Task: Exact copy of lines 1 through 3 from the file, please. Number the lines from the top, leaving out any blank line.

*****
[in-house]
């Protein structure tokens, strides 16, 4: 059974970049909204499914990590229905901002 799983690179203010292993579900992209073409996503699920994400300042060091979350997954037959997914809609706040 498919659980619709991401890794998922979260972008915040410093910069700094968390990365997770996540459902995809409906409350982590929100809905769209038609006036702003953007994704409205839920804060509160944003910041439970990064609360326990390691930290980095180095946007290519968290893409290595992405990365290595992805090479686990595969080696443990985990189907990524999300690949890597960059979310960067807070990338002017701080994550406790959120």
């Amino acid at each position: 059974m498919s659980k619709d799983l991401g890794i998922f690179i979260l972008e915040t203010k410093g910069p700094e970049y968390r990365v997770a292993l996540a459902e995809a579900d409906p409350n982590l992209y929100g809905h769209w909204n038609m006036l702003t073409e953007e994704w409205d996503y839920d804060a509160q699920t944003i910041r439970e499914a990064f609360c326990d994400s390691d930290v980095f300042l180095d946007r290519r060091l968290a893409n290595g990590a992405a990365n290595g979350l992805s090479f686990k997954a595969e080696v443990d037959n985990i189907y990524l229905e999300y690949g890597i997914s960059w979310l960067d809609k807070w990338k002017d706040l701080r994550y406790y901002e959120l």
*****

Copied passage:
[in-house]
């Protein structure tokens, strides 16, 4: 059974970049909204499914990590229905901002 799983690179203010292993579900992209073409996503699920994400300042060091979350997954037959997914809609706040 498919659980619709991401890794998922979260972008915040410093910069700094968390990365997770996540459902995809409906409350982590929100809905769209038609006036702003953007994704409205839920804060509160944003910041439970990064609360326990390691930290980095180095946007290519968290893409290595992405990365290595992805090479686990595969080696443990985990189907990524999300690949890597960059979310960067807070990338002017701080994550406790959120």
């Amino acid at each position: 059974m498919s659980k619709d799983l991401g890794i998922f690179i979260l972008e915040t203010k410093g910069p700094e970049y968390r990365v997770a292993l996540a459902e995809a579900d409906p409350n982590l992209y929100g809905h769209w909204n038609m006036l702003t073409e953007e994704w409205d996503y839920d804060a509160q699920t944003i910041r439970e499914a990064f609360c326990d994400s390691d930290v980095f300042l180095d946007r290519r060091l968290a893409n290595g990590a992405a990365n290595g979350l992805s090479f686990k997954a595969e080696v443990d037959n985990i189907y990524l229905e999300y690949g890597i997914s960059w979310l960067d809609k807070w990338k002017d706040l701080r994550y406790y901002e959120l």